My second book, High Plains Farm, was published in 1996, and printed again at Gardner Lithograph. In the early 1990s, I had been thinking about making a visual record of my family farm where I grew up on the High Plains of the Texas Panhandle. At that time my parents were already in their mid 80s, and I wanted to make photographs of our farm and homestead while my parents and the spirit of the place were still alive and active. My parents farmed 1,100 acres all by themselves in addition to maintaining livestock. By the time my father was in his late 70s, he had allowed himself a bit of retirement by downsizing the considerable livestock of cattle, horses, hogs, and chickens, to merely a few dozen head of cattle and a couple of horses. He was always a happy man if he was working. Both of my parents suffered through the Great Depression, but my father's family suffered doubly through the dust bowl years of the 1930s. So I was raised in the atmosphere of a strong work ethic and taking nothing for granted.
When I conceived of doing the series, I thought it might end up being only a personal record for me, and possibly a series of pictures for a small exhibition. On my first trip back to the home place, I felt that I needed to see as an outsider as well as an insider while I looked so closely to my roots and this place that had formed me. But, I resolved to not worry about it and trusted that the pictures would have a deeper appeal.
After my first photographing trip to the farm in 1994, I had a rather large body of work to print, from which I could think about what I had accomplished and what remained be done. After making those prints, Michael and I happened to be traveling southward and stopped to see the Brooks Johnson, Curator of Photography at the Chrysler Museum of Art. After showing him my High Plains Farm series of photographs, he said, "This is important work. I hope you're doing a book." At that moment, he confirmed just what I had been thinking—making a book of these photographs. I immediately said "Yes, I'm doing a book."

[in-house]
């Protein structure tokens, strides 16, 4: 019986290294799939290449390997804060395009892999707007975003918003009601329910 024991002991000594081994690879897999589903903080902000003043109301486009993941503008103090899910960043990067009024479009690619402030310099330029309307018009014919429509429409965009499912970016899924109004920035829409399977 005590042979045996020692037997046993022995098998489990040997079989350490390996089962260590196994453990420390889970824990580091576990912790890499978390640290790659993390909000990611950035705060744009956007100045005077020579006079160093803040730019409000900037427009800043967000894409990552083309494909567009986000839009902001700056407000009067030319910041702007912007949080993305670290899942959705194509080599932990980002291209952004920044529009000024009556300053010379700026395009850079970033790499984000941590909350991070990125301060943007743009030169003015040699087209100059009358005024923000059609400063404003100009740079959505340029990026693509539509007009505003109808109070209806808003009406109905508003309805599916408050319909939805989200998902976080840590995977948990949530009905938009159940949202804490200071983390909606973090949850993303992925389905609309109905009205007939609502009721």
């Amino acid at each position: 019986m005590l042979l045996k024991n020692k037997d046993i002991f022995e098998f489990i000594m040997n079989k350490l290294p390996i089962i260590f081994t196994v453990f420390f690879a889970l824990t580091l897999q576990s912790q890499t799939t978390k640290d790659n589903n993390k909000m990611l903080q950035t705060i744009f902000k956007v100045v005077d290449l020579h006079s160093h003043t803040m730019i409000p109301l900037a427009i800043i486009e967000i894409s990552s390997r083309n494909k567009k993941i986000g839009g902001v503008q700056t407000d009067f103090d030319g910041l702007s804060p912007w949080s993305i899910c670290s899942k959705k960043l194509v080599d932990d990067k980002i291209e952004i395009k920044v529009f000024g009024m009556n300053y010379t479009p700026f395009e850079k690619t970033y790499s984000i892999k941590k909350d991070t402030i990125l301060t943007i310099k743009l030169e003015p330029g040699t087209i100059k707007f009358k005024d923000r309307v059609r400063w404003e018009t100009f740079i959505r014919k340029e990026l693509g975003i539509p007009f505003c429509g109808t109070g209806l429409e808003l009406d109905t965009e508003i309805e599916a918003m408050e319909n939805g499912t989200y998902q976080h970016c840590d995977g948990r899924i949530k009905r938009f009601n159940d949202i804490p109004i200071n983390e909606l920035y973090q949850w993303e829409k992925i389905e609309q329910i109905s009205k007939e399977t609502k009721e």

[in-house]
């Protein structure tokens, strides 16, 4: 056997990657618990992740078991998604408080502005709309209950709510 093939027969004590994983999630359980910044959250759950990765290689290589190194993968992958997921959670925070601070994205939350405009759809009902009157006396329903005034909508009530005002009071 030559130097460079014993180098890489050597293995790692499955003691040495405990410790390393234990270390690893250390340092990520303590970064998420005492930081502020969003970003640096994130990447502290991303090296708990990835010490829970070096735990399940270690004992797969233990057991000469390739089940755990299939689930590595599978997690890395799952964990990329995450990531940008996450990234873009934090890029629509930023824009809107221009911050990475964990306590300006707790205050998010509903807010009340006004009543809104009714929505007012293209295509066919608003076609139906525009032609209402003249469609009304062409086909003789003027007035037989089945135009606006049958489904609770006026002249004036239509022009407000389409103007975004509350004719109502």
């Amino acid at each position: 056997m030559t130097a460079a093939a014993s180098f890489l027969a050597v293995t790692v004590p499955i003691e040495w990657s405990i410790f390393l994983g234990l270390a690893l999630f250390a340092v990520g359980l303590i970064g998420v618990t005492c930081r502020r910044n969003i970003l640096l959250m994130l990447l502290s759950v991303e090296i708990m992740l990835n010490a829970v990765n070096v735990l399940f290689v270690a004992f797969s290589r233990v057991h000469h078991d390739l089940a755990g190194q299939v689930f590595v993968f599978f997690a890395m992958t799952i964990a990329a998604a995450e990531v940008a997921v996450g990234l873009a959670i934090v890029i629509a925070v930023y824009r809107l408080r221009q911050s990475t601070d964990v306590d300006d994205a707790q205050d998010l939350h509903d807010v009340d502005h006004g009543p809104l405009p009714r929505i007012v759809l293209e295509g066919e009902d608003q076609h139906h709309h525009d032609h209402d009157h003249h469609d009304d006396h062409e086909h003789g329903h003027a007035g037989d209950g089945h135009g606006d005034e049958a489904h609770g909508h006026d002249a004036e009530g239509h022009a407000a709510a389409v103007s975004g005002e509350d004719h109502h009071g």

I made five trips to my family farm during 1994, '95, and '96, and made all of the photographs with my 8x10 camera, and used the 5x7 reducing back for a few in the series. On each trip, I would do writing about the farm, my parents, the land, and the Texas Panhandle history that placed everything in context. I met with foundations to try to raise money to support the project, met with the director of the Amarillo Museum of Art, and was introduced to a documentary film crew who made a PBS film about me doing this work. The book was published in 1996, and all 81 photographs from the book were shown at the Amarillo Museum of Art, along with the documentary film. The exhibition then traveled to many museums in the following years. There are 299 finished photographs in the series, and one complete set is archived at the Harry Ransom Humanities Research Center at the University of Texas, in Austin, thanks to a dear friend and donor. Roy Flukinger, who at that time was Senior Curator of Photography and Film at the HRHRC, wrote glowing comments about the book, among them, "...for these are landscapes of the human heart. And, as such, they sweep from the inner soul to the infinite horizon....Her series remains simultaneously epic in its vision and intimate in its humanity....Thanks for going home again, Paula. And for leaving the gate open for us to follow along."
George F. Thompson, President, Center for American Places, wrote a lovely and insightful Foreword for the book, and I wrote the Introduction that sets the book in historical context. Michael suggested that I write the many personal stories that would accompany thumbnail images in the back of the book for readers who want to have more information, such as descriptions and illuminating facts as well as personal accounts. There are only seven places in the book where writing appears opposite the Plates—short writings that imply the way of life and the spirit of the place. Over the years, I have been very gratified to learn that people from all walks of life have found High Plains Farm to have a moving and universal resonance. One photography collector and filmmaker told me that if I never did another thing in the world of photography, this contribution would be enough.